Students are evaluated in the majority of their courses by the commonly used grading system in which:
||passing but unsatisfactory
||passing but unsatisfactory
||failure due to unofficial withdrawal
||work not acceptable for credit
||the student is auditing the course
Students who have at least sophomore standing and a C average or better may have the option of taking courses ordinarily graded with the conventional system, under the P/NC system with the following restrictions:
- A course taken optionally for P/NC grading may not be used to fulfill any major or minor requirements, or any general education requirement except under the heading Open Elective.
- No student may take more than one course graded P/NC optionally during the time period of any given semester and total credits taken with the P/NC option may not exceed 24 credits.
- Students must make formal application on forms provided for this purpose in the Office of Enrollment Services. The application must be signed by the student’s OES, PACT or COP mentor and the course instructor, and must be submitted to the Office of Enrollment Services prior to the end of the add/drop period for the term in which the course is scheduled. Once submitted, the request stands and the student may not petition for a change to a letter grade in the course. Some courses are offered, by way of an exception to general practice, for only a P/NC grade. Such courses are not subject to the restrictions described above.
The final grade in a course is the instructor’s estimate of the student’s achievement; it is based upon quality of performance in addition to regularity of attendance and class participation.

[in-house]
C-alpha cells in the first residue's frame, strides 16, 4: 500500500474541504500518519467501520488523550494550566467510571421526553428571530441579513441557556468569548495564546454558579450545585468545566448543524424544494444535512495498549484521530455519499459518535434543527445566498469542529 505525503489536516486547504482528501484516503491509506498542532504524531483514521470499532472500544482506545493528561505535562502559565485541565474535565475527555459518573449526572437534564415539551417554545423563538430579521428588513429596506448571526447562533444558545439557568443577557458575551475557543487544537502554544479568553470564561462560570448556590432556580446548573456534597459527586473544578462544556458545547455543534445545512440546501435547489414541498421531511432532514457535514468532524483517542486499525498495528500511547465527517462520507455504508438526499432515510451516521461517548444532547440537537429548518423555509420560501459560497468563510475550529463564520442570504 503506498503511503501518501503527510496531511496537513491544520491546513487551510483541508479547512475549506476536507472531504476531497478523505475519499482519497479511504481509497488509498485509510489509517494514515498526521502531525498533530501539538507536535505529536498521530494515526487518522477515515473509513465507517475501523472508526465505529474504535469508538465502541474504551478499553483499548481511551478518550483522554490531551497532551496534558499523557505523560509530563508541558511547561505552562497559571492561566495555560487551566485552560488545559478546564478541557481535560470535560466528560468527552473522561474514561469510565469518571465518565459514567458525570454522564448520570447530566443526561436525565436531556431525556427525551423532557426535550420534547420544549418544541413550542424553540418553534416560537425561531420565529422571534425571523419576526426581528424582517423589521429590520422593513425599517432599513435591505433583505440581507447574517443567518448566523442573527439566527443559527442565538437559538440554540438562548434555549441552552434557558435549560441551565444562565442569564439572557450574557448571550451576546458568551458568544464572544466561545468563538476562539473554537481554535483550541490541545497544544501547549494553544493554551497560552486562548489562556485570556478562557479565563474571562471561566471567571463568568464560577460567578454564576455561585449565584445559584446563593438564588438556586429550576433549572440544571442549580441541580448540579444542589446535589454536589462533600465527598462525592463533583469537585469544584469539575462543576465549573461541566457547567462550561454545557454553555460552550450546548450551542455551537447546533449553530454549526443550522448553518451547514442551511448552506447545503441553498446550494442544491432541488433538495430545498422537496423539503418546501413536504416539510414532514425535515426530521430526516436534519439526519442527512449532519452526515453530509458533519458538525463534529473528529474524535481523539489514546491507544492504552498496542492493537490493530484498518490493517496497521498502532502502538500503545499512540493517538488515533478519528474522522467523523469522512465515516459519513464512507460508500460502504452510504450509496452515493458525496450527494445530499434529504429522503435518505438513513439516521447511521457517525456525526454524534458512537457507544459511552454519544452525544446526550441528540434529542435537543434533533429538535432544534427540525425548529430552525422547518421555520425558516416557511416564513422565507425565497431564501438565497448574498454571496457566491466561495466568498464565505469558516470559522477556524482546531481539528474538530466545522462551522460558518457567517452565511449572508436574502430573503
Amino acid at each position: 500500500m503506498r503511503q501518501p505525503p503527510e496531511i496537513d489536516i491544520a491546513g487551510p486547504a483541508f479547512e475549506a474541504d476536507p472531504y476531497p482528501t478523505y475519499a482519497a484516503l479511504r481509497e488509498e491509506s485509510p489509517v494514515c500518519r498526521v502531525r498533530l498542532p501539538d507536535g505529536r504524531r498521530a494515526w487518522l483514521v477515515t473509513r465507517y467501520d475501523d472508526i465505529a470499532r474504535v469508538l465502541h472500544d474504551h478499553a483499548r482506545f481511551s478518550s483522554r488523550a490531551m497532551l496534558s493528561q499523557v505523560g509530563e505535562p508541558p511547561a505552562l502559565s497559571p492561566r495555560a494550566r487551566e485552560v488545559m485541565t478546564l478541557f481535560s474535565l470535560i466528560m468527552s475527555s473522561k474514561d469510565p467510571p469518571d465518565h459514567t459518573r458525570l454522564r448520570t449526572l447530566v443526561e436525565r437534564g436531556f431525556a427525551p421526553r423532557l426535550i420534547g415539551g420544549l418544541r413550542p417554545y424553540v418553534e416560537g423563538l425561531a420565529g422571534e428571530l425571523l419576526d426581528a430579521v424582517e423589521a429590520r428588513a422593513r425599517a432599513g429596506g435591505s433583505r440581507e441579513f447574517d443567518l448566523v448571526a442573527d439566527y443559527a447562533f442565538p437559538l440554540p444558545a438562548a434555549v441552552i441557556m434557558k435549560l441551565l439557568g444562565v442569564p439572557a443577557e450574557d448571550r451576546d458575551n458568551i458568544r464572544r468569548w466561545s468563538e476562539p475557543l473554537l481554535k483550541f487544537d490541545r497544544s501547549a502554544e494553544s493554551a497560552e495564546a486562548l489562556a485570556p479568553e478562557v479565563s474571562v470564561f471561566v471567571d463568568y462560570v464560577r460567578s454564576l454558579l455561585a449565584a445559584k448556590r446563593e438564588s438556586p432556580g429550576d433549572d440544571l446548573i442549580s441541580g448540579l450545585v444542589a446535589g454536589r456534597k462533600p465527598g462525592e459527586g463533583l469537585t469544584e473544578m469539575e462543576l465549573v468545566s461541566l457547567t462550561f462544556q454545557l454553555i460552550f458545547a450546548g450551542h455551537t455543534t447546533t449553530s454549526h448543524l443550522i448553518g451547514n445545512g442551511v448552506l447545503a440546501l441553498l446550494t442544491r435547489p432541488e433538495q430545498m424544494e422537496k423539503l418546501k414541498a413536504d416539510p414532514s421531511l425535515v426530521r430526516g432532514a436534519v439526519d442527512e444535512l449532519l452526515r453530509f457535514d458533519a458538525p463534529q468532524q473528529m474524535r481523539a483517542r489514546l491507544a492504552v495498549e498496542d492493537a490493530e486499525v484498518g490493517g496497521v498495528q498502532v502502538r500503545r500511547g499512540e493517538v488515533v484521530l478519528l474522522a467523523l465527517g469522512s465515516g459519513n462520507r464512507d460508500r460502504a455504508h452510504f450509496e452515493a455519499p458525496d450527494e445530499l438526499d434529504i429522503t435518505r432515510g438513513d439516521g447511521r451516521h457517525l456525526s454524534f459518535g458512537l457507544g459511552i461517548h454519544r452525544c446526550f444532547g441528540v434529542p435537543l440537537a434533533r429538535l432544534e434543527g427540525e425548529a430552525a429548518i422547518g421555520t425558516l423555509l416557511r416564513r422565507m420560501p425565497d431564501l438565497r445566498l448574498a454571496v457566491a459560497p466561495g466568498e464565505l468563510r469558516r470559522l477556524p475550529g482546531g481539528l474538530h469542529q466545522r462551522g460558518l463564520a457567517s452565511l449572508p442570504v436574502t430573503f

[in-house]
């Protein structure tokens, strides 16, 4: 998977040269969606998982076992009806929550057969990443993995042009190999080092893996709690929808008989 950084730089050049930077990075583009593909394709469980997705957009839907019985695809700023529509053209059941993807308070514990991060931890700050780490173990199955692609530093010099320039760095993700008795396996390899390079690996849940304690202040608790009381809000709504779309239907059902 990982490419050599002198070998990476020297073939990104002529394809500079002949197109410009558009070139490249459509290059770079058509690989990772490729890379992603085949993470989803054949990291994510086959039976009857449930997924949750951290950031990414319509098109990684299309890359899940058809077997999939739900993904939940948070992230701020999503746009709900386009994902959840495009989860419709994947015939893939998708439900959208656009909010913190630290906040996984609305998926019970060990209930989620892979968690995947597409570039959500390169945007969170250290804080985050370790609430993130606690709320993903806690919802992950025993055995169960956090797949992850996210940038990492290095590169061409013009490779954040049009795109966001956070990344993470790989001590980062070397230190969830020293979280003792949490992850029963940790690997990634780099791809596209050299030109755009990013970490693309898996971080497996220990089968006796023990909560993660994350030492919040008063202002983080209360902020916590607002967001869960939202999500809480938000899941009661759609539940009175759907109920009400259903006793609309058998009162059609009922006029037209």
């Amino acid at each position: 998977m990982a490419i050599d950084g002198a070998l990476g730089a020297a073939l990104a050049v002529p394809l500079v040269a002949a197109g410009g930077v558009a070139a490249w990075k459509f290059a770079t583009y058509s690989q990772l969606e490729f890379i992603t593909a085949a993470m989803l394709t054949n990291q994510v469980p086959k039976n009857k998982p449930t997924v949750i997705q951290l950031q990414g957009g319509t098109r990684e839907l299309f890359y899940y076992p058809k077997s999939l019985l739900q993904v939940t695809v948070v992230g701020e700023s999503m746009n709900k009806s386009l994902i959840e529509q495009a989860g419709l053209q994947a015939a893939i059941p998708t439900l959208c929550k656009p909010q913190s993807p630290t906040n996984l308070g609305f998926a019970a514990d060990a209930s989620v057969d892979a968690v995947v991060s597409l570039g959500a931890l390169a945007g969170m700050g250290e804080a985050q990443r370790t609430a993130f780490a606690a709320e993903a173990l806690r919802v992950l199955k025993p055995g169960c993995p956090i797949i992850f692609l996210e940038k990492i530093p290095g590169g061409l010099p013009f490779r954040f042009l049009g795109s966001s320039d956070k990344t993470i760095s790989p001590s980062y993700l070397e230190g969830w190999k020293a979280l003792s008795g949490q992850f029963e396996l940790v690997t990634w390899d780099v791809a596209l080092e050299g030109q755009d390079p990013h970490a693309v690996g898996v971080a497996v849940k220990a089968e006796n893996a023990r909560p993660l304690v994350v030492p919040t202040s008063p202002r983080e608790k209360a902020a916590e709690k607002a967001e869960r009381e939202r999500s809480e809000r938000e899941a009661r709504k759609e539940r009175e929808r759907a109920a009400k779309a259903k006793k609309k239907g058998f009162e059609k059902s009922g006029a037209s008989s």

Instructors are required to keep a complete grade record of each class for one full year after the end of the semester or term in which the course was taught. Questions regarding a grade received in a course must be addressed within this time frame and should be addressed first with the instructor. The school dean, in turn, may be consulted by either party to ensure fairness.
Exception to Registration and Refund Policies
Mercy College is committed to providing motivated students with the opportunity to succeed in the classroom. The College recognizes that there may be extraordinary circumstances under which attendance in class is rendered impossible, or which severely hinder a student’s ability to successfully meet the requirements of their course of study. For these reasons, the College has instituted the following Exception Policy, in that students with the following extraordinary circumstances may be eligible to request an exception to the registration and refund policies:
Active Military Service – This applies to any student required to discontinue attendance of classes due to military service. The student must fill out the Special Considerations Form, and provide a copy of the orders to report to active duty to the Vice President of Enrollment Services, or her/his designee. A decision regarding an exception to the registration and/or refund policy will be provided to the student within five business days.
Health Related - This applies to a student who has a serious physical or mental health condition which affects her or his ability to successfully meet the requirements of their course of study.
In order for a request for partial or full refund and/or exception to the withdrawal policy to be considered due to health-related reasons, the following steps must be taken:
The student (or someone authorized on behalf of the student) must submit a request to the student’s PACT, COP or Enrollment Services mentor within two weeks of when the health related incident occurred or prior to the end of the semester for which the student is requesting a refund/exception to the withdrawal policy, whichever is earlier. The request shall include the following documents: